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Courtesy of the trustees of the New Bedford Free Public Library

Community activist, club woman, church leader and educator, Eloise Solomon Pina (1928-2013) became the epitome of what her mentor Elizabeth Carter Brooks described as “a service to God and humanity.” The first woman of color to be president of the Episcopal Church Women of Grace Church, Eloise led numerous church and community organizations and was a founder of the New Bedford Social Justice Coalition.

Community activist, club woman, church leader and educator, Eloise Solomon Pina (15 May 1928 – 5 September 2013) wrote, “I was one of four sisters who was saved in a fire in which I lost three sisters who were fatally burned. I was saved for a reason and I always felt God left me here to do his work.” In the 1930s the Solomon family lived in the home of Elizabeth Carter Brooks, the first African American public school teacher in New Bedford.  

The description of Eloise Solomon Pina written in the centennial book of the Young Women’s Christian Association 100 Women for 100 Years is: “an example of God’s love.” Her daughter, Marci Pina-Christian used the following words to describe her mother: 

“What inspires me most about my mother is her unwavering faith in God. She is truly a woman of faith and strength. She has suffered through much adversity in her life, but she always praises God in all things …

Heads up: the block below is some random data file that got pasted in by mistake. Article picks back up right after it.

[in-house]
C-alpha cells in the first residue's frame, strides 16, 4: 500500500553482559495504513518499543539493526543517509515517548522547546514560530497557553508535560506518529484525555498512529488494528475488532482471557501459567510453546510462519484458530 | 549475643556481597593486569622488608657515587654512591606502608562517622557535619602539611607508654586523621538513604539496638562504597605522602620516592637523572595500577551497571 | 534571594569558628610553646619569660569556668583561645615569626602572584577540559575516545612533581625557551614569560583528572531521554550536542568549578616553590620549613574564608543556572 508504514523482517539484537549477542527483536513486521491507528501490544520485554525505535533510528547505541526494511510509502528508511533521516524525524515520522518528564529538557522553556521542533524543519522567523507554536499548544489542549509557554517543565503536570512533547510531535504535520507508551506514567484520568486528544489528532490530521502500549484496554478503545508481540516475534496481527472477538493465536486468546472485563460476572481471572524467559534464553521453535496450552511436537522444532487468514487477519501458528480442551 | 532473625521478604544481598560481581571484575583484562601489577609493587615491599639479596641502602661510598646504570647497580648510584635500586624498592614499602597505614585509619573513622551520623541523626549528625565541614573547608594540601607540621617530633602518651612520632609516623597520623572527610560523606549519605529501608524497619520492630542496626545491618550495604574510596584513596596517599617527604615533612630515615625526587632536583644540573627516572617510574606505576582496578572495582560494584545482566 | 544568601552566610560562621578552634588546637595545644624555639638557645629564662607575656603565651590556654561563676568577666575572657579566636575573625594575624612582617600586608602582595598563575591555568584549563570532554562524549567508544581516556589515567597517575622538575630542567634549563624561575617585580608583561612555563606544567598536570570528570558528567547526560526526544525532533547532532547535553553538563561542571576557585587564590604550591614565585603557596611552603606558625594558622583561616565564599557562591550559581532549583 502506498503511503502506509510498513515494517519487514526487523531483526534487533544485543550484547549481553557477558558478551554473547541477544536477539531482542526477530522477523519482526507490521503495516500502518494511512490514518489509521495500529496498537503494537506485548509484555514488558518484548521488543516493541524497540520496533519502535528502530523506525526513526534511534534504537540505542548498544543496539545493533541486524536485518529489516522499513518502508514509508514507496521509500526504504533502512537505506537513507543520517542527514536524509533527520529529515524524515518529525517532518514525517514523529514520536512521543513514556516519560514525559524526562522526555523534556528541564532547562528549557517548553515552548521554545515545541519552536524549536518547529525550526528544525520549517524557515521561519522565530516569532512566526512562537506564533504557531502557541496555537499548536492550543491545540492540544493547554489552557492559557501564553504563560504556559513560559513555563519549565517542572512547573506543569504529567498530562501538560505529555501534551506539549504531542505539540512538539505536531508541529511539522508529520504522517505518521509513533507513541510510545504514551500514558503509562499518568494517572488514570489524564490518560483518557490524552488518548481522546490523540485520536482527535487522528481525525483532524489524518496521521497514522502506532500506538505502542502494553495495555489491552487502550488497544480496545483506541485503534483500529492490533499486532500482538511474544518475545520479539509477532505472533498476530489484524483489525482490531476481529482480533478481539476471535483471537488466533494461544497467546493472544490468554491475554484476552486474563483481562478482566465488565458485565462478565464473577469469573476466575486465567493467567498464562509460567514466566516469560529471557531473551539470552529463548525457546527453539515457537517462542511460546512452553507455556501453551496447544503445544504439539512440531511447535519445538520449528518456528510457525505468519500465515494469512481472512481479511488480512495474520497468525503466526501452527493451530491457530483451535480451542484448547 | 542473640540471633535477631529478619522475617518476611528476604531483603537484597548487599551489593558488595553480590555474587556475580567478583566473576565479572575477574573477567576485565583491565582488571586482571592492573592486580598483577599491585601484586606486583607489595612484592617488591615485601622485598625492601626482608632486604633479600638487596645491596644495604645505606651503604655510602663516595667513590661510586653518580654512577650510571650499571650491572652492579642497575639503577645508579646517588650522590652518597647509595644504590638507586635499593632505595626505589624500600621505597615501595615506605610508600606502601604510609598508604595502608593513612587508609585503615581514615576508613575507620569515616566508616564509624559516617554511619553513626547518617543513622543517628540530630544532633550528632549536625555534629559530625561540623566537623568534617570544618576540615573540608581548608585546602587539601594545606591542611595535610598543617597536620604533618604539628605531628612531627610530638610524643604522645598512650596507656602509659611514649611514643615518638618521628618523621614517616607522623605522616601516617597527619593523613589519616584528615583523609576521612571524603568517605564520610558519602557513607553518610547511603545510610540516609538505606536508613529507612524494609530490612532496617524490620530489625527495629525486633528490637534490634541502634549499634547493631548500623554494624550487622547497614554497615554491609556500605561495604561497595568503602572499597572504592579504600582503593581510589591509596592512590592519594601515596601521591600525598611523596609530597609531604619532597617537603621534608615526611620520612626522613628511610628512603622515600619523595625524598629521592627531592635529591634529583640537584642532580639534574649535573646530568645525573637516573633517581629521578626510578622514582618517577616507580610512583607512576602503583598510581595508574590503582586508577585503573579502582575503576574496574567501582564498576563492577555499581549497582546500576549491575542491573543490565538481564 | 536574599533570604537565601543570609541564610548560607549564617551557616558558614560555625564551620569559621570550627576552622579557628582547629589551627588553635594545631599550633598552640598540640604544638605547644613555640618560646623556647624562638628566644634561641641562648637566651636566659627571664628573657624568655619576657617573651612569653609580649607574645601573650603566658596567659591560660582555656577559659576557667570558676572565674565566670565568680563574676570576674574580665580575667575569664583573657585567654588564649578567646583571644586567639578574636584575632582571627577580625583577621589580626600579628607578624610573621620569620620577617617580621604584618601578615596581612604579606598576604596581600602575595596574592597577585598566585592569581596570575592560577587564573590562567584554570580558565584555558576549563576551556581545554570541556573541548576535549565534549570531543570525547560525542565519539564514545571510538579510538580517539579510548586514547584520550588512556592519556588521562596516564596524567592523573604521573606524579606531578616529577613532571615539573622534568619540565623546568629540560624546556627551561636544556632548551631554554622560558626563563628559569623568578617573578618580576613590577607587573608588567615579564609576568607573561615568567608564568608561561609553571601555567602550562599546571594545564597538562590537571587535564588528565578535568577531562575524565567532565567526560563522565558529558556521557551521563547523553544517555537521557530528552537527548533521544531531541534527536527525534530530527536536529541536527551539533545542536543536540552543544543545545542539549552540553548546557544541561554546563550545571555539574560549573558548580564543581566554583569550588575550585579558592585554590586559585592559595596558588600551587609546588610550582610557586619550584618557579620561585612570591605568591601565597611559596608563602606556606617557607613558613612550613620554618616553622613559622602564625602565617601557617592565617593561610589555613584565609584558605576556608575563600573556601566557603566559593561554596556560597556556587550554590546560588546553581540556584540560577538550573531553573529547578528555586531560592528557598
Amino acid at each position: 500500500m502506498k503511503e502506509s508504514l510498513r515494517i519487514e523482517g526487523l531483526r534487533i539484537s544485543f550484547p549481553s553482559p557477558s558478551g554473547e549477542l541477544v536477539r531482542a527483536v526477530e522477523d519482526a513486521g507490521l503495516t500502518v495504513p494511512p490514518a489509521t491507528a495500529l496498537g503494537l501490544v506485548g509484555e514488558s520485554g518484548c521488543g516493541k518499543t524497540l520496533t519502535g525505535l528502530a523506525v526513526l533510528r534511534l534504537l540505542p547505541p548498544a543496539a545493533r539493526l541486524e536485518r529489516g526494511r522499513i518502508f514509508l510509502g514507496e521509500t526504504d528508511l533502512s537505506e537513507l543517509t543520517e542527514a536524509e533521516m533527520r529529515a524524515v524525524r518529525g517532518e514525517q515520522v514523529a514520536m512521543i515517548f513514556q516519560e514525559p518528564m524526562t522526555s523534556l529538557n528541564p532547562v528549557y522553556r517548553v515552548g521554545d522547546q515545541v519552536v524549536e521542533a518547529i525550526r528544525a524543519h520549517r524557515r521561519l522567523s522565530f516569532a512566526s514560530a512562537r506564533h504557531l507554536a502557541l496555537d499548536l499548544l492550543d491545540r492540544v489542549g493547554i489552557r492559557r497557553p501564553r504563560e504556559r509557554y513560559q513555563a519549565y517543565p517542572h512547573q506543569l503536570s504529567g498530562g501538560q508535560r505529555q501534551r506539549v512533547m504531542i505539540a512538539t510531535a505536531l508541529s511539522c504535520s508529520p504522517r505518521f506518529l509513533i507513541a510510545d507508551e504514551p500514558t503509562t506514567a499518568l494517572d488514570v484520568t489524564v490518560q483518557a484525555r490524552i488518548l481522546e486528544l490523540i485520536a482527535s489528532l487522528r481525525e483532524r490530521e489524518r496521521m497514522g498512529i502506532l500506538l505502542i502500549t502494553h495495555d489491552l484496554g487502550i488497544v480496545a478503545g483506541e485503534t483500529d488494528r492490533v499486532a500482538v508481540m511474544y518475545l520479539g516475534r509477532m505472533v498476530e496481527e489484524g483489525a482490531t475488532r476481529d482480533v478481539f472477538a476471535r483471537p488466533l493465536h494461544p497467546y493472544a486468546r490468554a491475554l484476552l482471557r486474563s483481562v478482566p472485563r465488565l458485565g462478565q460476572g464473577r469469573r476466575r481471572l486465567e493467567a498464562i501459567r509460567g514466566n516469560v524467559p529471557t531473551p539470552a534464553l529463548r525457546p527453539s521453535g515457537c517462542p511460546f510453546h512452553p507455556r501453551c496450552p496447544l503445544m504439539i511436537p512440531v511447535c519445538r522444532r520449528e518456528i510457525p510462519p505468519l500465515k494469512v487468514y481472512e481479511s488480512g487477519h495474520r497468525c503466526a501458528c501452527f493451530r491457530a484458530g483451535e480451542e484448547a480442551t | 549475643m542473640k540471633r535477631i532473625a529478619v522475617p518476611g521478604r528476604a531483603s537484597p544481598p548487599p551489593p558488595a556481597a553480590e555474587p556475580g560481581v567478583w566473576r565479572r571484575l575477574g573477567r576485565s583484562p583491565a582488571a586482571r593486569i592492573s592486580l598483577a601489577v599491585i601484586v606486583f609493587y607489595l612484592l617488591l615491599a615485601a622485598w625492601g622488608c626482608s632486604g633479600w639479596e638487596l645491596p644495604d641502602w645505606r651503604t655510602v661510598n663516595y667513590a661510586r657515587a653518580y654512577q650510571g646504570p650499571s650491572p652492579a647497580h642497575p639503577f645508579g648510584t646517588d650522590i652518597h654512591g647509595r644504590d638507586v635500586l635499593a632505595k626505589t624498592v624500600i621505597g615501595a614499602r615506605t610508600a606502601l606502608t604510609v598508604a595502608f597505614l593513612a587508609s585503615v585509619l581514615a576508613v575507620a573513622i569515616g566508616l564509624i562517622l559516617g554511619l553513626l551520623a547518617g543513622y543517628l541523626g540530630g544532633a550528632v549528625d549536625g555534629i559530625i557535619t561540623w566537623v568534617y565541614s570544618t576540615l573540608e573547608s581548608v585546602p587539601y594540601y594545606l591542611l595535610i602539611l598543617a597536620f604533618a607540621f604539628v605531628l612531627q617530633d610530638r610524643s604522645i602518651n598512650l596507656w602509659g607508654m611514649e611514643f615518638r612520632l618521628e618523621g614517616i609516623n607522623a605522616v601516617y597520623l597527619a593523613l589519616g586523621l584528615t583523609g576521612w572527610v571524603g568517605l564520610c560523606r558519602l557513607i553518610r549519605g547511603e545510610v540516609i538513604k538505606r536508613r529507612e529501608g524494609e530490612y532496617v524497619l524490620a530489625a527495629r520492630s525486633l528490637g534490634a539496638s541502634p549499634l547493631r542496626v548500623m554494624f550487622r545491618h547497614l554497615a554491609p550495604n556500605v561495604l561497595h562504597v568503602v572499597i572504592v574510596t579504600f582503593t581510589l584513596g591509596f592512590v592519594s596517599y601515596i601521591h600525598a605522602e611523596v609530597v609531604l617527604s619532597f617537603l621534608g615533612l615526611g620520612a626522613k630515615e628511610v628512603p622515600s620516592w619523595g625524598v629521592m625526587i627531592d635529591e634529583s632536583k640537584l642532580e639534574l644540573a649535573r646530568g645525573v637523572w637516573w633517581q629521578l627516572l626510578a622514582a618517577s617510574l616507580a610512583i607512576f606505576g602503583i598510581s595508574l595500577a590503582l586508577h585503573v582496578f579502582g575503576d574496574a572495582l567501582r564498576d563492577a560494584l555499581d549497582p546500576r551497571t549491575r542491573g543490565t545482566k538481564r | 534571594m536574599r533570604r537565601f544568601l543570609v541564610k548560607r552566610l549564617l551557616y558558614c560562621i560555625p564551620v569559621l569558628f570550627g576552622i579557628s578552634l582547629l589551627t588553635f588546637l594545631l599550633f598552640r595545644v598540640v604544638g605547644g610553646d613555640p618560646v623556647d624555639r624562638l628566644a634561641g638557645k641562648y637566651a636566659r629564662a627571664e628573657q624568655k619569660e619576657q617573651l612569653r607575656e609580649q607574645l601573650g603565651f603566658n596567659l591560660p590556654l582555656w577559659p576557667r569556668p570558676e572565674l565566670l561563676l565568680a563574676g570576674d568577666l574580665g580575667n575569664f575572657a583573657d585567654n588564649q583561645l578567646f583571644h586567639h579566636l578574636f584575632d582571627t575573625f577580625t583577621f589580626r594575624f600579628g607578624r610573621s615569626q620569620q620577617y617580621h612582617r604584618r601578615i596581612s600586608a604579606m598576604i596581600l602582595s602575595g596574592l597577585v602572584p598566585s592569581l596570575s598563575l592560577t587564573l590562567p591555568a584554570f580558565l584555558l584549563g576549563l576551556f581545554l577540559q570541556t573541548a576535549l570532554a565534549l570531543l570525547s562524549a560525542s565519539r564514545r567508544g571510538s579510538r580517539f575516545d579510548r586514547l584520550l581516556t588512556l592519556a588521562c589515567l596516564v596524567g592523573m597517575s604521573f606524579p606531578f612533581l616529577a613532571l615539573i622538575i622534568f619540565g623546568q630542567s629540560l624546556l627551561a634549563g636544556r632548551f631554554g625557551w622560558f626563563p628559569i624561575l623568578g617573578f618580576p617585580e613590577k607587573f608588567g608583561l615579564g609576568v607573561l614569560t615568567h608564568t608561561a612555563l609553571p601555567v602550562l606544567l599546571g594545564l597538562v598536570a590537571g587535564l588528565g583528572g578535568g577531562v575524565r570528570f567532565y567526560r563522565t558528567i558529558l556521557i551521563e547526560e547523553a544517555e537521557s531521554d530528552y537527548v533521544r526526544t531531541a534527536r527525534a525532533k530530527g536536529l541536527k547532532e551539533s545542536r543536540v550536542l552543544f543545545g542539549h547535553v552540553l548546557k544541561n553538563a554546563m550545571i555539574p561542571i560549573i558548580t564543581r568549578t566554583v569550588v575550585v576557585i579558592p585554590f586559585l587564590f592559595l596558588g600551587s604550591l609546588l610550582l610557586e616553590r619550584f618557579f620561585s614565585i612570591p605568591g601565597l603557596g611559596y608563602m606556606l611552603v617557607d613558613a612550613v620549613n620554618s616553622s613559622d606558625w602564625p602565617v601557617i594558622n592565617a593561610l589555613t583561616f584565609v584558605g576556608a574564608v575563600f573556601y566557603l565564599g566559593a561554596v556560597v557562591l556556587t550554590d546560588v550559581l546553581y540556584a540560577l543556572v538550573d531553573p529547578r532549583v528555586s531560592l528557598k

She always has a kind word to say about someone and always is able to uplift others … She gave tirelessly of herself in committing to many causes.

The values that are important to her are love of God first, and that you must put him in all things, love of family, and love of community. The principles that she lives by are to be a good citizen and a woman of character. My mother never saw color. Her love has no boundaries. In leaving a legacy, her portrait is in the New Bedford Public Library, as a religious leader and humanitarian.

I believe she is an example of God’s love and she lives her life the way he would want us to live. These two qualities are what she will be remembered for.”

For three years after the fire Eloise required hospital care. She entered the New Bedford Public Schools and by 1937,  Elizabeth Carter Brooks had Eloise reading her poetry at the Martha Briggs Educational Club. Elizabeth mentored Eloise, and with the uplifting words “a service to God and humanity” Eloise grew into a role of leadership. 

To care for her parents, James Solomon and Mildred Ross Solomon, Eloise dropped out of public school. Over the years she was also employed by the Home for the Aged, several nursing homes, as a domestic, and then as a solderer at Cornell Dubilier. Eloise returned to high school at age 37 to simultaneously complete her high school diploma and graduate from Diman Vocational School as a licensed practical nurse in 1965. A month after graduation she was hired by St. Luke’s Hospital and worked there for 25 years.